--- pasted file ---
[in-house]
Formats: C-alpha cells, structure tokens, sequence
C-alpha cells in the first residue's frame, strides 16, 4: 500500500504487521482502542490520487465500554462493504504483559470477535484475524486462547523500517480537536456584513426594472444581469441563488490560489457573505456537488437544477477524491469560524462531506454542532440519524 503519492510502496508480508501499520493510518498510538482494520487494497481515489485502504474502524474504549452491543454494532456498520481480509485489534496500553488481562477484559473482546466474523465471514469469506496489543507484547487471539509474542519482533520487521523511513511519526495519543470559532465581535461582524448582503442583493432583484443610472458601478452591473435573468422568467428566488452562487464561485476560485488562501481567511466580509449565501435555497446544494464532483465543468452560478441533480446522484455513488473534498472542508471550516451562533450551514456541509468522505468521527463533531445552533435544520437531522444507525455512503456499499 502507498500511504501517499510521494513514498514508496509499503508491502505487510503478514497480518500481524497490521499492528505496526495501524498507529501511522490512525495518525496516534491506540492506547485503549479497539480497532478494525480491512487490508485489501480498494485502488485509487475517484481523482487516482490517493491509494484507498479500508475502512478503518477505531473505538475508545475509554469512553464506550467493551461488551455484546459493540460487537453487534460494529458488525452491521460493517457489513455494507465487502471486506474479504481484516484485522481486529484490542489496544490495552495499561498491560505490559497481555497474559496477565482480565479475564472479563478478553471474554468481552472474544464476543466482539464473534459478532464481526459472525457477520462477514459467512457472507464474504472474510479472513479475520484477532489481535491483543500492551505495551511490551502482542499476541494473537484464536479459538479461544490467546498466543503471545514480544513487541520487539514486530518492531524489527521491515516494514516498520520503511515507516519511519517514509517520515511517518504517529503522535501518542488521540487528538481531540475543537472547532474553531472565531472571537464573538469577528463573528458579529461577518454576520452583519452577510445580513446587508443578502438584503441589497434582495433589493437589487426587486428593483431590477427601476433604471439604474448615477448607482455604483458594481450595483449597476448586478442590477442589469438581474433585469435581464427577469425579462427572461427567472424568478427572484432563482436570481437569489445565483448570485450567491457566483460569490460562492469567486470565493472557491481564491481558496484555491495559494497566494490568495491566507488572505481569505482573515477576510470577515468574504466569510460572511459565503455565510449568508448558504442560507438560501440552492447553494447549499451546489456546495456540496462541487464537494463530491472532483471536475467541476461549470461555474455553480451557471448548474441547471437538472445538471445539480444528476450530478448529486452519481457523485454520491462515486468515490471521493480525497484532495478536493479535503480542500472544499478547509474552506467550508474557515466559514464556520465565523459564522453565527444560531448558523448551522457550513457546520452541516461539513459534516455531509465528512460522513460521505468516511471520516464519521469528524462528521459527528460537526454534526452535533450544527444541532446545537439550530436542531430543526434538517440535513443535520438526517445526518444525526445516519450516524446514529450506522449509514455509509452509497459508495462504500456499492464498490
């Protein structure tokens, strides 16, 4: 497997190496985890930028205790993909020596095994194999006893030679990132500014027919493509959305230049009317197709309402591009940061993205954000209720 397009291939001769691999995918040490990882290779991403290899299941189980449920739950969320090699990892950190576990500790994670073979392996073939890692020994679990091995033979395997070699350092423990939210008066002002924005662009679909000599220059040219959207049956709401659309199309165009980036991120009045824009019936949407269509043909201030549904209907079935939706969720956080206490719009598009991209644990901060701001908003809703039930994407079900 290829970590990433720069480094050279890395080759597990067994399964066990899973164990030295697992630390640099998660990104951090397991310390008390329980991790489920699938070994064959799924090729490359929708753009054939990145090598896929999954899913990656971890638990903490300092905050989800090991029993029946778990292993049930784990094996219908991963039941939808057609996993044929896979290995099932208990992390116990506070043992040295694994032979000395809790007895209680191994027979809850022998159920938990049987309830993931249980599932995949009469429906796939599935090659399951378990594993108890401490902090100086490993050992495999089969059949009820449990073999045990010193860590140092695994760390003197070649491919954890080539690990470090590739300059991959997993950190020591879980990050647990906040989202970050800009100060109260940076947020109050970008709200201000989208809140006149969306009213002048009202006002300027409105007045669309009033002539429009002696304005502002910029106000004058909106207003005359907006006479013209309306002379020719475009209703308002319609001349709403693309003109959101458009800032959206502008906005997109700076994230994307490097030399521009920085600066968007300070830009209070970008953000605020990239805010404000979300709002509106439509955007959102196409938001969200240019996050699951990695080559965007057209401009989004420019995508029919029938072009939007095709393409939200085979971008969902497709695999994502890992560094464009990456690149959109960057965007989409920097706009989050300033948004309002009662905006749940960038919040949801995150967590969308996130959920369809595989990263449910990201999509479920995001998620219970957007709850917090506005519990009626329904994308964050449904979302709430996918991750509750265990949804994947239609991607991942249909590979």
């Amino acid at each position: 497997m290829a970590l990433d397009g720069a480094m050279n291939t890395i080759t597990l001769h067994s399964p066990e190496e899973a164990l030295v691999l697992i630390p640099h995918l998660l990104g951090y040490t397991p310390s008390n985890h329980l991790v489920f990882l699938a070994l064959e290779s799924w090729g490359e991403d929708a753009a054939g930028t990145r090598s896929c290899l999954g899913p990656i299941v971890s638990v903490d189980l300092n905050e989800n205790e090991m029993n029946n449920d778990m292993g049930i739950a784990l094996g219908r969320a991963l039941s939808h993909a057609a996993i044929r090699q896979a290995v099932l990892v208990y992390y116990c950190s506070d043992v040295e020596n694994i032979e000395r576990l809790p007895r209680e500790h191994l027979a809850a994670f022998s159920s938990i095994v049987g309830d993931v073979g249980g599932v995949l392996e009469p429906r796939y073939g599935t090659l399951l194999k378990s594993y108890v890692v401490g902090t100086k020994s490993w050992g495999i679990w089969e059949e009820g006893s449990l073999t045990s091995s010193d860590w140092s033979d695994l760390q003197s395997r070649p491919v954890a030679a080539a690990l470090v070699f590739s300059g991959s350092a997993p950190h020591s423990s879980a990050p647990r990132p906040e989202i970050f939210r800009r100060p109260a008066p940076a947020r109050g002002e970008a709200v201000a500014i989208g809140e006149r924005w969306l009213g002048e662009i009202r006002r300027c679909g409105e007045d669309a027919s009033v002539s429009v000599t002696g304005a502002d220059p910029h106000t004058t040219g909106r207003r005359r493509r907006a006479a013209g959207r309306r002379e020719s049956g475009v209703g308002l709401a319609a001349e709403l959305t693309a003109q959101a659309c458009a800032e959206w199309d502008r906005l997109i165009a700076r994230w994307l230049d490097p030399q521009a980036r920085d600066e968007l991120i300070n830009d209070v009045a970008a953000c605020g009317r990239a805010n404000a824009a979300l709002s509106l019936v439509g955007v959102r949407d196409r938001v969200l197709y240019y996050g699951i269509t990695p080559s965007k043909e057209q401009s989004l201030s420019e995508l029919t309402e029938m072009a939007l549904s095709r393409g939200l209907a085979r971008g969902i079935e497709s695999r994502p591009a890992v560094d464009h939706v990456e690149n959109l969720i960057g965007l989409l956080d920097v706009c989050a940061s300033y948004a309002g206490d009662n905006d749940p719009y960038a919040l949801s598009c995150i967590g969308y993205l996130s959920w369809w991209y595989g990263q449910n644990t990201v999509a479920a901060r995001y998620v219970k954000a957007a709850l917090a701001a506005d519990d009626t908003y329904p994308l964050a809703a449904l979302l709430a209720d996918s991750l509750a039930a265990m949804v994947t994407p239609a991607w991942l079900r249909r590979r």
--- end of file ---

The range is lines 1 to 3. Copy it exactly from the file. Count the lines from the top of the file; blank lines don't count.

[in-house]
Formats: C-alpha cells, structure tokens, sequence
C-alpha cells in the first residue's frame, strides 16, 4: 500500500504487521482502542490520487465500554462493504504483559470477535484475524486462547523500517480537536456584513426594472444581469441563488490560489457573505456537488437544477477524491469560524462531506454542532440519524 503519492510502496508480508501499520493510518498510538482494520487494497481515489485502504474502524474504549452491543454494532456498520481480509485489534496500553488481562477484559473482546466474523465471514469469506496489543507484547487471539509474542519482533520487521523511513511519526495519543470559532465581535461582524448582503442583493432583484443610472458601478452591473435573468422568467428566488452562487464561485476560485488562501481567511466580509449565501435555497446544494464532483465543468452560478441533480446522484455513488473534498472542508471550516451562533450551514456541509468522505468521527463533531445552533435544520437531522444507525455512503456499499 502507498500511504501517499510521494513514498514508496509499503508491502505487510503478514497480518500481524497490521499492528505496526495501524498507529501511522490512525495518525496516534491506540492506547485503549479497539480497532478494525480491512487490508485489501480498494485502488485509487475517484481523482487516482490517493491509494484507498479500508475502512478503518477505531473505538475508545475509554469512553464506550467493551461488551455484546459493540460487537453487534460494529458488525452491521460493517457489513455494507465487502471486506474479504481484516484485522481486529484490542489496544490495552495499561498491560505490559497481555497474559496477565482480565479475564472479563478478553471474554468481552472474544464476543466482539464473534459478532464481526459472525457477520462477514459467512457472507464474504472474510479472513479475520484477532489481535491483543500492551505495551511490551502482542499476541494473537484464536479459538479461544490467546498466543503471545514480544513487541520487539514486530518492531524489527521491515516494514516498520520503511515507516519511519517514509517520515511517518504517529503522535501518542488521540487528538481531540475543537472547532474553531472565531472571537464573538469577528463573528458579529461577518454576520452583519452577510445580513446587508443578502438584503441589497434582495433589493437589487426587486428593483431590477427601476433604471439604474448615477448607482455604483458594481450595483449597476448586478442590477442589469438581474433585469435581464427577469425579462427572461427567472424568478427572484432563482436570481437569489445565483448570485450567491457566483460569490460562492469567486470565493472557491481564491481558496484555491495559494497566494490568495491566507488572505481569505482573515477576510470577515468574504466569510460572511459565503455565510449568508448558504442560507438560501440552492447553494447549499451546489456546495456540496462541487464537494463530491472532483471536475467541476461549470461555474455553480451557471448548474441547471437538472445538471445539480444528476450530478448529486452519481457523485454520491462515486468515490471521493480525497484532495478536493479535503480542500472544499478547509474552506467550508474557515466559514464556520465565523459564522453565527444560531448558523448551522457550513457546520452541516461539513459534516455531509465528512460522513460521505468516511471520516464519521469528524462528521459527528460537526454534526452535533450544527444541532446545537439550530436542531430543526434538517440535513443535520438526517445526518444525526445516519450516524446514529450506522449509514455509509452509497459508495462504500456499492464498490